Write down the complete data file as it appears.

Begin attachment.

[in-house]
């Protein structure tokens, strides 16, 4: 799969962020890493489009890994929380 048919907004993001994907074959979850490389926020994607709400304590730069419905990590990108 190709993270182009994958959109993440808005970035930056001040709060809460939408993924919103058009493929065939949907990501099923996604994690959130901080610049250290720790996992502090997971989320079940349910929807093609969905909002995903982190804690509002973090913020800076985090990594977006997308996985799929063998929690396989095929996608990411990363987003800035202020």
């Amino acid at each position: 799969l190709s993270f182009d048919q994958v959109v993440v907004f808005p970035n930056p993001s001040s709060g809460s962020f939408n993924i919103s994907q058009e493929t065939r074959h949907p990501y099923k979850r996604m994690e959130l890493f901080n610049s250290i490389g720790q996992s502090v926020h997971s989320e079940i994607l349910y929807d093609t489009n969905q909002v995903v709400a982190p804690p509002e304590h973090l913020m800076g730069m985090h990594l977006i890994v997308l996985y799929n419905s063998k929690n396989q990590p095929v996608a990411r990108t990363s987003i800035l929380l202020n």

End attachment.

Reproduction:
[in-house]
């Protein structure tokens, strides 16, 4: 799969962020890493489009890994929380 048919907004993001994907074959979850490389926020994607709400304590730069419905990590990108 190709993270182009994958959109993440808005970035930056001040709060809460939408993924919103058009493929065939949907990501099923996604994690959130901080610049250290720790996992502090997971989320079940349910929807093609969905909002995903982190804690509002973090913020800076985090990594977006997308996985799929063998929690396989095929996608990411990363987003800035202020």
């Amino acid at each position: 799969l190709s993270f182009d048919q994958v959109v993440v907004f808005p970035n930056p993001s001040s709060g809460s962020f939408n993924i919103s994907q058009e493929t065939r074959h949907p990501y099923k979850r996604m994690e959130l890493f901080n610049s250290i490389g720790q996992s502090v926020h997971s989320e079940i994607l349910y929807d093609t489009n969905q909002v995903v709400a982190p804690p509002e304590h973090l913020m800076g730069m985090h990594l977006i890994v997308l996985y799929n419905s063998k929690n396989q990590p095929v996608a990411r990108t990363s987003i800035l929380l202020n």